Decoding the Detox
Detox diets, also known as cleansing or fad diets, are used for losing weight and ridding the body of unwanted toxins. However, there is little scientific evidence supporting the benefits of detoxing and in fact, these diets may do more harm than good.
What are they? Detox diets often put emphasis on increasing organic fruit and vegetable consumption, while reducing caloric intake in order to flush out toxins obtained from food and the environment. Due to the low caloric content and diuretic affect of these cleanses, one may feel dizzy, fatigued, or even hungry as a result.
Looking for a natural alternative? There is nothing more natural than your own body. The lungs, liver, kidneys, and skin are all involved in filtering byproducts out of the body. These organs serve as the body’s natural way means of detoxification.
To cleanse or not to cleanse? Long-term, balanced eating habits include fruits, vegetables, whole grains, lean protein, low fat milk products, and consuming saturated fats and added sugars in moderation.
Consider these tips the next time you eat in the dining hall to develop your own healthy habits:
- Include a variety of fresh fruits with your breakfast
- Add raw veggies to your pasta, salad, wrap, or sandwich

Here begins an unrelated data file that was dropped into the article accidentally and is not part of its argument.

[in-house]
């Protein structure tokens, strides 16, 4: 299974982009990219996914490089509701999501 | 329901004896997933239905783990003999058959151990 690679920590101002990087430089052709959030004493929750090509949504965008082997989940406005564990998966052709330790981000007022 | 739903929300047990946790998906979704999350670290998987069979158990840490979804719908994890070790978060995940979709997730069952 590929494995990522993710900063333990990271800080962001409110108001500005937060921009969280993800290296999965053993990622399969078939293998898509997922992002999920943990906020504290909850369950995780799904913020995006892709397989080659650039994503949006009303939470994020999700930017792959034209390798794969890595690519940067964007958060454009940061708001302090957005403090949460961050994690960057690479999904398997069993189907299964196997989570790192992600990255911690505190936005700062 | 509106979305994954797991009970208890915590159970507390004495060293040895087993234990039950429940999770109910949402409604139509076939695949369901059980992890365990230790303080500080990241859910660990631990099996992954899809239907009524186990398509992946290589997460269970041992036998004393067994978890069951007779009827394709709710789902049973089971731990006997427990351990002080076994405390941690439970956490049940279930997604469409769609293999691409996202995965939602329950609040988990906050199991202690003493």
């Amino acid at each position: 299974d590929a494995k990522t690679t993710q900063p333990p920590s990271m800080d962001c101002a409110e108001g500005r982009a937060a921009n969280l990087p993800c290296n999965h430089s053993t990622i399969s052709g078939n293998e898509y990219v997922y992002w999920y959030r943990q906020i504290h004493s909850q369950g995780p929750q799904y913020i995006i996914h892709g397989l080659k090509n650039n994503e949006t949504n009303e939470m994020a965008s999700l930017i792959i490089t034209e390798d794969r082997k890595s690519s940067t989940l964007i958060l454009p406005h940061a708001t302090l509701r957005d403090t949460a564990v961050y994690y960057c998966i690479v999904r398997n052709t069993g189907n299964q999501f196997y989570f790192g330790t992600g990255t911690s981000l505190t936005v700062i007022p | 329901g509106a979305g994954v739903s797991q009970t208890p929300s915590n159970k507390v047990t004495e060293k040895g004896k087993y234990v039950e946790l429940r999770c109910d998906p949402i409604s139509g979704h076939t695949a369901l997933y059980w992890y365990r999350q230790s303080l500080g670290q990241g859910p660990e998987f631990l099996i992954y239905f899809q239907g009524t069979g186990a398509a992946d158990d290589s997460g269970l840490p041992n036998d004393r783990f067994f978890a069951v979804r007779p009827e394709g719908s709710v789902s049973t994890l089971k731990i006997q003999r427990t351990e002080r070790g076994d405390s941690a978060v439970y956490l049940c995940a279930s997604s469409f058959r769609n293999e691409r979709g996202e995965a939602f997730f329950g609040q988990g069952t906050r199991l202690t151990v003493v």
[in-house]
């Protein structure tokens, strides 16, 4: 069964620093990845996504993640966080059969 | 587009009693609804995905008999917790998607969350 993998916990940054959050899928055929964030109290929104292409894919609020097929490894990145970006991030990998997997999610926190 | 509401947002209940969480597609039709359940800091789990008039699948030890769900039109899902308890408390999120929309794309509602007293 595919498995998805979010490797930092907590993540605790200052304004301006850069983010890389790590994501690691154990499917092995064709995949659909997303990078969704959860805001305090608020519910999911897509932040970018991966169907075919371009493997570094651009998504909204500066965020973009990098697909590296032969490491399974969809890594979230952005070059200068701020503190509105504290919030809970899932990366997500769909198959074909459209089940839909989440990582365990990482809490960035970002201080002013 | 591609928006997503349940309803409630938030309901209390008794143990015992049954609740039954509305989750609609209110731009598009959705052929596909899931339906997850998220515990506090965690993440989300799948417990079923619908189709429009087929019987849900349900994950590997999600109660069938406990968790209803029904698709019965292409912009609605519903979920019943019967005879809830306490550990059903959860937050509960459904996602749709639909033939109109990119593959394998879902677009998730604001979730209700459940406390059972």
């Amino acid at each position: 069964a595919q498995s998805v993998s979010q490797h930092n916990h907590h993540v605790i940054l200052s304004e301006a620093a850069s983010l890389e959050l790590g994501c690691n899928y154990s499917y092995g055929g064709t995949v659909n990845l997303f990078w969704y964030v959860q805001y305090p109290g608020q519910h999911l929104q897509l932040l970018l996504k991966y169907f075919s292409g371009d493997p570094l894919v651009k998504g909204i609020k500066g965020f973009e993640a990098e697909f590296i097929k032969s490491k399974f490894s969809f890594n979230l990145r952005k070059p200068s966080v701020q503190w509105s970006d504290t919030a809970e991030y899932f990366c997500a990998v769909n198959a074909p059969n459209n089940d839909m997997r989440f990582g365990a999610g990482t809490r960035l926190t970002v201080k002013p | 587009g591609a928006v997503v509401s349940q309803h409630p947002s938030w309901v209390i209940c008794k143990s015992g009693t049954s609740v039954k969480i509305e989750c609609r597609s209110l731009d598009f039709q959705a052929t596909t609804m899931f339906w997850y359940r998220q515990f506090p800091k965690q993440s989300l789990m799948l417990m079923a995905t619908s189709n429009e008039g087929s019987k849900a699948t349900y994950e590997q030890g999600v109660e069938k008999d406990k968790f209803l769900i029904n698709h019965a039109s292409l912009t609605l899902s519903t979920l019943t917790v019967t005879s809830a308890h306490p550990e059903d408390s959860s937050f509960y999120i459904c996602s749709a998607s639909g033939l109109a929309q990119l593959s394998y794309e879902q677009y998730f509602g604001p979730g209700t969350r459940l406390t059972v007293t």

- Mix fiber rich foods like beans, nuts, and seeds into your meal
Caution: Frequent cleansing will not only negatively affect your performance but it will also flush out necessary nutrients before they can be absorbed by your body. If you consider detoxing, be advised of the side effects and risks associated with cleansing. Consider the following suggestions before beginning a detox:
- Consult with your doctor or healthcare professional
- Make it a short-term-plan: no more than three days
- Avoid vigorous exercise while detoxing
- Stay hydrated with water
- Do not attempt if diabetic
Embrace Your Body’s Natural Way to Detox
Author: Courtney Lee Reviewed By: Dr. Shapses – Dept. of Nutritional Sciences References: M. Adams. MS, MPH, RD. Detox Diets Debunked. Beth Israel Deaconess Medical Center. Available at: http://www.bidmc.org/YourHealth/HolisticHealth/DietCenter.aspx?ChunkID=100544. Accessed on January 25, 2012. For more information on fad diets visit: http://win.niddk.nih.gov/publications/myths.htm.